FROM JUDGMENT ENTERED IN THE COURT OF COMMON PLEAS COUNTY OF
SUMMIT, OHIO CASE No. CR 13 12 3490
JACQUENETTE S. CORGAN, Attorney at Law, for Appellant.
BEVAN WALSH, Prosecuting Attorney, and HEAVEN DIMARTINO,
Assistant Prosecuting Attorney, for Appellee.
DECISION AND JOURNAL ENTRY
J. CARR, PRESIDING JUDGE.
Defendant-Appellant, Scott Purk, appeals from his convictions
in the Summit County Court of Common Pleas. This Court
reverses and remands for further proceedings.
On the morning of March 18, 1985, Purk called for emergency
assistance and reported that his wife, who was nine months
pregnant at the time, had tried to hang herself from the
railing surrounding the stairwell in their two-floor
apartment. Purk greeted the police when they arrived and
directed them to his wife, who was lying on her back at the
foot of the stairs. Purk indicated that he had found his wife
hanging, had used a knife to cut her down, and had attempted
CPR before calling for assistance. The paramedics responded
only minutes after his call and were able to restore the
victim's heartbeat. They then transported her to a
hospital where she received further treatment and her son was
delivered via a cesarean birth. Despite their best efforts,
both the victim and her son died. Following an autopsy, the
victim's death was ruled a suicide, and the case was
In March 2009, Sergeant Ken Mifflin began investigating a
house fire that occurred at Purk's home in Stow. During
his investigation, Sergeant Mifflin learned that Purk's
first wife had died of an apparent suicide, but that there
were individuals who found the circumstances surrounding her
death suspicious. He then spent the next few years
investigating her death, requesting the original police
reports and interviewing various individuals. Eventually, he
approached the Summit County Medical Examiner's Office to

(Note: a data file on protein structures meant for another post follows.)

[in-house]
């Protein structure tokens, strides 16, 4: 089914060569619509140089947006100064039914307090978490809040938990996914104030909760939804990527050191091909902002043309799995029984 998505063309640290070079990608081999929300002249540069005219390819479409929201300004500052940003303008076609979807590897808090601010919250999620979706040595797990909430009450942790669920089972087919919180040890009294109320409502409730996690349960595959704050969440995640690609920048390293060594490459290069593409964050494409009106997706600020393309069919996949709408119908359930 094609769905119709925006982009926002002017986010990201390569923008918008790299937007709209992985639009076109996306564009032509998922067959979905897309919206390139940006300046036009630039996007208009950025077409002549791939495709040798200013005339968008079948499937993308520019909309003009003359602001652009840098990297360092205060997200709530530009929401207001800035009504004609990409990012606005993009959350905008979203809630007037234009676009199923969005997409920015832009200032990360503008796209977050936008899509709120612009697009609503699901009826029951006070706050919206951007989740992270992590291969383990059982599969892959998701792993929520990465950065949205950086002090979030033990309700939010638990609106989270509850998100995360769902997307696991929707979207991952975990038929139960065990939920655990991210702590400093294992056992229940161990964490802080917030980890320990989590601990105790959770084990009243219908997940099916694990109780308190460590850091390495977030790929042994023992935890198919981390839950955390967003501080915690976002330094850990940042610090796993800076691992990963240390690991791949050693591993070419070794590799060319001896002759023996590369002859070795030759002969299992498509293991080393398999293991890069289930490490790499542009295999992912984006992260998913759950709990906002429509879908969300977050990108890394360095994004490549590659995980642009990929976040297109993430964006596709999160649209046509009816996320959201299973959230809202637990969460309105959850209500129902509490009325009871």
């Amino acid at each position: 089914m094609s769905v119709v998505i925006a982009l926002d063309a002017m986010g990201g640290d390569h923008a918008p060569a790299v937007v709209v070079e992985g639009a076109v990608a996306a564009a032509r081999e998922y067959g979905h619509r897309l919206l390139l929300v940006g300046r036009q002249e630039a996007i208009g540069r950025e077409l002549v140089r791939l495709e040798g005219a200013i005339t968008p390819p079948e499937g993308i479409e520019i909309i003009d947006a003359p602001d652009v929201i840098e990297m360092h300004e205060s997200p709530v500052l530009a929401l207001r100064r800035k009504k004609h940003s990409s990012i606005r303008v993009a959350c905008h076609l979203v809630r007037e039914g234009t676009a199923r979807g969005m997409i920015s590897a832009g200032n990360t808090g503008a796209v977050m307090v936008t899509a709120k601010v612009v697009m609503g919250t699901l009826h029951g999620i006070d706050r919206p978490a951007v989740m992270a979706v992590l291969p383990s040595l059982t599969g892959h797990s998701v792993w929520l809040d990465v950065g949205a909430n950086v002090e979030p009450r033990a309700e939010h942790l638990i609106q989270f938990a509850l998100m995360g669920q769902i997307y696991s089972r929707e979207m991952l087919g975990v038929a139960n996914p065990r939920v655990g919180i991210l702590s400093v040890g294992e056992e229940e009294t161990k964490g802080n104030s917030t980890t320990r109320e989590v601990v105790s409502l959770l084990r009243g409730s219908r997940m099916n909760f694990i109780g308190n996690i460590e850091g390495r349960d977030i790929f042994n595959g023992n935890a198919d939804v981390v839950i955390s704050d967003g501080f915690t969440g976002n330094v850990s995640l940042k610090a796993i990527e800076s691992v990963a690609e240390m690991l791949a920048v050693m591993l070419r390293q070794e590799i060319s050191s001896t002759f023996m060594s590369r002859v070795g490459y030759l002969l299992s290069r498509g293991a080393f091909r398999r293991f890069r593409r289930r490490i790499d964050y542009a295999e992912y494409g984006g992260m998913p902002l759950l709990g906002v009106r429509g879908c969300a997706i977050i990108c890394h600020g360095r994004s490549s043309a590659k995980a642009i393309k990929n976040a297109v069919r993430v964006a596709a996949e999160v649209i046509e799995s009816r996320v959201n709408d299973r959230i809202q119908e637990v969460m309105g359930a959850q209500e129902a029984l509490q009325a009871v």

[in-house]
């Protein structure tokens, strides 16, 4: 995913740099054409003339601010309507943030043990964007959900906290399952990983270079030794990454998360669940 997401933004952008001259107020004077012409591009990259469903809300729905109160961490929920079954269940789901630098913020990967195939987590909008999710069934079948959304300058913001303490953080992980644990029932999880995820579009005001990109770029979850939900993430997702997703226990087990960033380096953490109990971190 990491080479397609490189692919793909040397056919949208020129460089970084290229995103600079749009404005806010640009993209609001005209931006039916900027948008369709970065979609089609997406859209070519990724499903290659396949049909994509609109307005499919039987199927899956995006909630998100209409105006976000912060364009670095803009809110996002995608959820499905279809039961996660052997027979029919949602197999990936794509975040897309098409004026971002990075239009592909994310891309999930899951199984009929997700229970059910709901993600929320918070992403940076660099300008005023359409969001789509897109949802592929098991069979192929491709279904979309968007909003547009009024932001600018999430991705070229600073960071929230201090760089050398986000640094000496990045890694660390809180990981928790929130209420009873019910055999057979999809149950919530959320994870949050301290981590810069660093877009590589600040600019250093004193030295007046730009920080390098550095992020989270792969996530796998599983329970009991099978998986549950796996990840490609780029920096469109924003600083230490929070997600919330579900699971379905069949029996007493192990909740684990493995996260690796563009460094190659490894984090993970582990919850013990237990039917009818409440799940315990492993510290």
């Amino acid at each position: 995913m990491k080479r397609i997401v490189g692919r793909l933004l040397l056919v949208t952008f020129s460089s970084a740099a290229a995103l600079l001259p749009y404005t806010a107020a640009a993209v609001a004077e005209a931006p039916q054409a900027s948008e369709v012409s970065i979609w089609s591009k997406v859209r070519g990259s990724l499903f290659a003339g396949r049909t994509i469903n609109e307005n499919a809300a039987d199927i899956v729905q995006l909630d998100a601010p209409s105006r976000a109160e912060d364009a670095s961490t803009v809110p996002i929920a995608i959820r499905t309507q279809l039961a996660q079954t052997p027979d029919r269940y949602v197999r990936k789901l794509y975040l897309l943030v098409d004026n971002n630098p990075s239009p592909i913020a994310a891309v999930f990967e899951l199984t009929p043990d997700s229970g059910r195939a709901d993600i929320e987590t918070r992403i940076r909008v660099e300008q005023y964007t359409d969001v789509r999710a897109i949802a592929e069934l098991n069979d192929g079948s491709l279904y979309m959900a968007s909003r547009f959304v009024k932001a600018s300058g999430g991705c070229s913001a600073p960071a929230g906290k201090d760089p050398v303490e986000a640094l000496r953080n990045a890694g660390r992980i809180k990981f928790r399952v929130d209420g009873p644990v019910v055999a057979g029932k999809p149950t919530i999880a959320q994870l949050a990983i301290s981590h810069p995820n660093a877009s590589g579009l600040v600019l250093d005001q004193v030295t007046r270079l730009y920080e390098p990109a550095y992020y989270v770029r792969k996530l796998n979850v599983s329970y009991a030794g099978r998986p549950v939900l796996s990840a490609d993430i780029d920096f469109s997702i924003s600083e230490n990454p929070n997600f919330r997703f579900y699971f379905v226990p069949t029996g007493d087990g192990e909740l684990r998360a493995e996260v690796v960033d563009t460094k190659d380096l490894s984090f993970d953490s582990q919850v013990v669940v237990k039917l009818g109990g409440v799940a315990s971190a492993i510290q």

ask for an opinion. After listening to him and viewing the
original autopsy photos and results, the Medical
Examiner's Office agreed that it was appropriate to
exhume the victim's body for the purpose of conducting a
second autopsy. The second autopsy occurred in September
2011. As a result of the second autopsy, the victim's
death was ruled a homicide.
Subsequently, a grand jury indicted Purk on one count of
murder and one count of tampering with evidence. Four days
before trial, Purk moved to dismiss his indictment on the
basis of unconstitutional, pre-indictment delay. The court
heard arguments from the parties on the first day of trial,
and denied the motion. The matter then immediately proceeded
to trial, following which the jury found Purk guilty on both
counts. The court sentenced him to a total of 18 years to
life in prison to be served consecutively with a sentence
Purk was already serving in an unrelated matter.
Purk now appeals from his convictions and raises four
assignments of error for our review. For ease of analysis, we
consolidate several of the assignments of error.
OF ERROR I
THE 28-YEAR DELAY BETWEEN MARGARET PURK'S DEATH AND SCOTT
PURK'S INDICTMENT DEPRIVED MR. PURK OF DUE PROCESS OF
LAW, AND REQUIRES REVERSAL OF HIS CONVICTIONS.
In his first assignment of error, Purk argues that he was
denied due process when the trial court denied his motion to
dismiss and allowed him to stand trial for conduct he
allegedly committed 28 years before his indictment. Because
the record reflects that the trial court failed to apply the
correct legal standard when considering Purk's motion to